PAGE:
- Lack of water has led to cases being postponed in the Protea Magistrate's Court.
- The problem began in January this year, according to staff.
- The Department of Public Works apologised to the public and said the problem would be fixed.
Low water pressure that resulted in a water shortage at the Protea Magistrate's Court in Soweto saw many cases not being heard.
According to staff members, the water shortages had forced them to bring water meant for their personal consumption to work, as well as to use nearby buildings when answering nature's call.
Last week, scores of people were left stranded outside the premises after security guards prevented them from accessing the building.
Workers explained to the public the restrictions were a recurring one.
Among the scores of people who were left frustrated were the family, friends, and traditional healers who attended the case of schizophrenic Jostina Sangweni, 59, who was murdered in Soweto.
Sangweni was killed by a mob in Mapetla after being accused of being a witch.
Her murder has attracted protesters following the court appearances by Collen Sello, 27, and Taelo Dipholo, 28.
The court has postponed the pair's formal bail twice since last week due to water shortages.
Department of Public Works spokesperson Lunga Mahlangu said the department was aware of the water shortages.
"Water shortages emanate from an ongoing dolomite project at the neighbouring Protea SAPS building. The project scope is intended to upgrade all civil engineering services to be made dolomite compliant.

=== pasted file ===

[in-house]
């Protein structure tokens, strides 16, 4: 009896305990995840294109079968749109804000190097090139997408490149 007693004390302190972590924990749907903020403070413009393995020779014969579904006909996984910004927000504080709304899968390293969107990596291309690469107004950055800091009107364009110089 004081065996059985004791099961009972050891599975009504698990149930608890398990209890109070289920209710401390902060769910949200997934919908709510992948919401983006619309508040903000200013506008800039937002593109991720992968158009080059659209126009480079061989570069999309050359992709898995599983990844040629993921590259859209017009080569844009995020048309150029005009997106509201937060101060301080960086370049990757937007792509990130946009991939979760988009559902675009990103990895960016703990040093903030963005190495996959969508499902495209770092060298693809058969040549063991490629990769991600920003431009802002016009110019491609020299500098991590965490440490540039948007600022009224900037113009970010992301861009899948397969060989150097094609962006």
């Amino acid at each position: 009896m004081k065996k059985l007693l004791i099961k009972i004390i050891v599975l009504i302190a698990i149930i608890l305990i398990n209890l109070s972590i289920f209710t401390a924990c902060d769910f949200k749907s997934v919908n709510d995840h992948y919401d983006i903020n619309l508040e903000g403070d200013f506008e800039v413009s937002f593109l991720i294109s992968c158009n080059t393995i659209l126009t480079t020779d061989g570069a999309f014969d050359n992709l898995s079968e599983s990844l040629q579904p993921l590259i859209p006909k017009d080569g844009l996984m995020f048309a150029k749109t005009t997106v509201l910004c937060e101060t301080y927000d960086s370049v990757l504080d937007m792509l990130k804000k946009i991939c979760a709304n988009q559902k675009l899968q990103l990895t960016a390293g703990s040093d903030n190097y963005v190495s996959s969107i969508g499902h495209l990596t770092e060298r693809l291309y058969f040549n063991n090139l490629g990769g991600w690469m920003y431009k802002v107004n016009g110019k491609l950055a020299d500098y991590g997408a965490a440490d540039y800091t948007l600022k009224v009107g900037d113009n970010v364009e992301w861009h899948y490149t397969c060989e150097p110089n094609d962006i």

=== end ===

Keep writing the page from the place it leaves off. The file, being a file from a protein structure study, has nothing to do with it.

"It has been established that the water supply has low pressure which makes it difficult for the reservoir to fill up, and in return affects water supply. It was also discovered that a previously installed pump was later stolen from the facility," Mahlangu added.
Based on a report that was compiled on 25 January, one of the water pipes was found to be damaged.
"Even after the damaged pipe was fixed, the water supply to the court did not recover or improve. The water pressure was very low and causing the system on the court premises to dry out when the court is operational.
"The water was reaching the court, but the pressure was not adequate. The water supply to the court that comes from the SAPS complex is a bypass supply. The reservoir could not be filled to capacity as a result of the system experiencing an airlock, which meant that water was not being pumped adequately.
"The cause is not known. We suspect that it might have been caused by water outages during which the pump was only pumping air."
Mahlangu said the department had resolved that the installation of an automated pump would improve the situation.
The automation will also have sensors to notify if there is not enough supply from the main line.
He added the department had decided to install JoJo tanks as a supplementary system.
"The department is committed in ensuring that court proceedings are not hindered. We apologise to all members of the public who have been affected by the situation," he added.